The importance of including digital assets in estate planning is becoming increasingly evident in today’s digital age. Not only do we need to think about our physical possessions, but our digital footprints now require equal attention. The digital realm is vast and diverse, from personal memories stored in emails and photos to online financial accounts and even unique digital assets like cryptocurrency and NFTs.
Why Digital Assets Need Protection
Several compelling reasons underline the need for careful management of our digital estate:
- Protection Against Identity Theft: Safeguarding our digital assets can significantly reduce the risk of posthumous identity theft.
- Ease for Executors: Detailed instructions and access can make the daunting task of managing a loved one’s digital estate significantly more straightforward.
- Preservation of Legacy: To prevent the loss of personal histories, stories, or significant digital assets, like cryptocurrency, which can become inaccessible due to forgotten credentials.
The Challenges of Modern Security Features
Modern security features, while offering enhanced protection during our lifetime, can pose hurdles in estate management. Biometric authentications and two-factor verifications are common examples. Case in point is Apple’s Digital Legacy Feature. For users who don’t proactively set up their digital legacy, accessing the Apple ID of the deceased may require a detailed court order. However, Apple has pioneered forward-thinking solutions with its “Legacy Contact” feature. Posthumous access to an Apple account becomes seamless by simply pre-assigning a legacy contact, needing just a death certificate.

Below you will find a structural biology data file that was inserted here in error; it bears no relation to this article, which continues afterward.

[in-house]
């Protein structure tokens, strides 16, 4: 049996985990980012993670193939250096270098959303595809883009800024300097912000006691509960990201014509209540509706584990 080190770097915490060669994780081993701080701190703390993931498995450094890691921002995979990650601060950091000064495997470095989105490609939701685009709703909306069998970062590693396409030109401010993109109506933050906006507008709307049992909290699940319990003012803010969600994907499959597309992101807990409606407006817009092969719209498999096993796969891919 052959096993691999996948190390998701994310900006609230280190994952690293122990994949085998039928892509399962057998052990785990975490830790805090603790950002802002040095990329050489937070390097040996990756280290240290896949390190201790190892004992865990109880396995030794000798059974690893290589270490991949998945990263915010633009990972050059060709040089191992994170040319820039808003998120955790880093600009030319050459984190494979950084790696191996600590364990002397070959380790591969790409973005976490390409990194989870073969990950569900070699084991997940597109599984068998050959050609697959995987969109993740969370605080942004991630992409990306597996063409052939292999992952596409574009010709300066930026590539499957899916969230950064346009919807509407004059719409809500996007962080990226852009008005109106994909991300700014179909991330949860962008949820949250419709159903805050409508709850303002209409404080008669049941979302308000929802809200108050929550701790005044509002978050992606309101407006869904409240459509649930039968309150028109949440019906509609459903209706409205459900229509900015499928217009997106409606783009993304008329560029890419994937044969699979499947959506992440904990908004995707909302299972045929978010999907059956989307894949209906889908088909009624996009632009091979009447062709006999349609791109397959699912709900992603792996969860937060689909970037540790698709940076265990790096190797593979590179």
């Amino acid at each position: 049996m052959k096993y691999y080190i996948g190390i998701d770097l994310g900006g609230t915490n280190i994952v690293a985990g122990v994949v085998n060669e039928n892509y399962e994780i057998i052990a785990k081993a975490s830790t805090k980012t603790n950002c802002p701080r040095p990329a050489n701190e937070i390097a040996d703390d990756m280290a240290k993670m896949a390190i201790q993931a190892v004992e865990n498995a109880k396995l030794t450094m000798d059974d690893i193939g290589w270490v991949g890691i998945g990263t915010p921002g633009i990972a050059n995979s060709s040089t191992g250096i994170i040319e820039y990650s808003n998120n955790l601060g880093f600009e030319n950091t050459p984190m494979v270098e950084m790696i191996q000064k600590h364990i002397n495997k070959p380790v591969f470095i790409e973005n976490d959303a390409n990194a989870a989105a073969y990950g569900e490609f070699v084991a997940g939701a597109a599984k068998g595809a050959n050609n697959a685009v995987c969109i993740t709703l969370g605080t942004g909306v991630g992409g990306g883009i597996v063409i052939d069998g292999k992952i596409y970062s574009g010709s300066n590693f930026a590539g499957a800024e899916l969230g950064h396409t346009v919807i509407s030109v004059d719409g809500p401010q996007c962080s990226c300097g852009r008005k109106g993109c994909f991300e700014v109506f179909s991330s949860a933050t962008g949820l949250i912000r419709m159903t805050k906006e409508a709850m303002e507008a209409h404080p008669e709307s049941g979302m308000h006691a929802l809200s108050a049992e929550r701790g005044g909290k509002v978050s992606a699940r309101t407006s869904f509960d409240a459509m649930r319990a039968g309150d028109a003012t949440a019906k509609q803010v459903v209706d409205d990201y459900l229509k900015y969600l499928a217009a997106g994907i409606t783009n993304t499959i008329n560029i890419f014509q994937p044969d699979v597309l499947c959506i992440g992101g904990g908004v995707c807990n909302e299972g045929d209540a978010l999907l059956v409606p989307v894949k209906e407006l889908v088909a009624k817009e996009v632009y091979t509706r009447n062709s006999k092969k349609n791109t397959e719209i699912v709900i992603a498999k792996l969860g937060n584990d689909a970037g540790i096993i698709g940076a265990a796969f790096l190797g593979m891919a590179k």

Different Platforms, Different Policies
Digital platforms vary in their posthumous access policies:
- Financial Platforms like Venmo and PayPal: These platforms usually require proof of death and verification of the executor’s identity and authority. Any assets held within these accounts form a part of the estate, subject to taxation and inheritance protocols.
- Social Media Platforms like Facebook: Policies differ, with each platform having its guidelines for account access and data management upon a user’s death.
Best Practices for Digital Estate Planning
Estate planners emphasize the need for proactive digital estate management:
- Delegate Early: Appoint trusted family members or friends to oversee your digital assets.
- Maintain an Updated Password List: While maintaining a written record of passwords can be helpful, they may become outdated quickly due to frequent changes.
- Stay Updated: With platforms continually evolving their user agreements and features, like Apple’s recent addition of a legacy contact option, it’s imperative to regularly revisit and update your digital estate plans. Ideally, consulting with a qualified estate planner annually or every few years can ensure your digital assets are well-protected and efficiently managed.
In conclusion, as our lives become more intertwined with the digital world, so does the necessity of ensuring our digital estate is in order. Proper planning and regular updates guarantee a smooth transition of your digital legacy to your loved ones.
If you are a Legacy client and have questions, please do not hesitate to contact your Legacy advisor. If you are not a Legacy client and are interested in learning more about our approach to personalized wealth management, please contact us at 920.967.5020 or firstname.lastname@example.org.
This newsletter is provided for informational purposes only.
It is not intended as legal, accounting, or financial planning advice.